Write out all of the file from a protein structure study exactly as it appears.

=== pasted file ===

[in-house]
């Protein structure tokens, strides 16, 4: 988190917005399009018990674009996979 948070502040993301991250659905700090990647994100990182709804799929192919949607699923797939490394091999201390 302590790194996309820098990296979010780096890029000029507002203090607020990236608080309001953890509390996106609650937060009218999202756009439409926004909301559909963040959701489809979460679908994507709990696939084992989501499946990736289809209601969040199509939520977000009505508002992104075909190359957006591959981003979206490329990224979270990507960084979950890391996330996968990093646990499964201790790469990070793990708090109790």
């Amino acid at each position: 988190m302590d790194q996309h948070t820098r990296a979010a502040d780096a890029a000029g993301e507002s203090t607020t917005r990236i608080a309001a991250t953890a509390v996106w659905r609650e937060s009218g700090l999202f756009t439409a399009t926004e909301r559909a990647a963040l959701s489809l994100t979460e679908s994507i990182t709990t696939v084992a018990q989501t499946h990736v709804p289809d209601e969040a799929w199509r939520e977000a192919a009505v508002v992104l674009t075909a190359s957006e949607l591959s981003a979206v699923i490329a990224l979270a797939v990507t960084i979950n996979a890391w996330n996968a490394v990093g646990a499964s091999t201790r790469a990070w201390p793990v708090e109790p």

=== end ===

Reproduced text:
[in-house]
């Protein structure tokens, strides 16, 4: 988190917005399009018990674009996979 948070502040993301991250659905700090990647994100990182709804799929192919949607699923797939490394091999201390 302590790194996309820098990296979010780096890029000029507002203090607020990236608080309001953890509390996106609650937060009218999202756009439409926004909301559909963040959701489809979460679908994507709990696939084992989501499946990736289809209601969040199509939520977000009505508002992104075909190359957006591959981003979206490329990224979270990507960084979950890391996330996968990093646990499964201790790469990070793990708090109790």
């Amino acid at each position: 988190m302590d790194q996309h948070t820098r990296a979010a502040d780096a890029a000029g993301e507002s203090t607020t917005r990236i608080a309001a991250t953890a509390v996106w659905r609650e937060s009218g700090l999202f756009t439409a399009t926004e909301r559909a990647a963040l959701s489809l994100t979460e679908s994507i990182t709990t696939v084992a018990q989501t499946h990736v709804p289809d209601e969040a799929w199509r939520e977000a192919a009505v508002v992104l674009t075909a190359s957006e949607l591959s981003a979206v699923i490329a990224l979270a797939v990507t960084i979950n996979a890391w996330n996968a490394v990093g646990a499964s091999t201790r790469a990070w201390p793990v708090e109790p």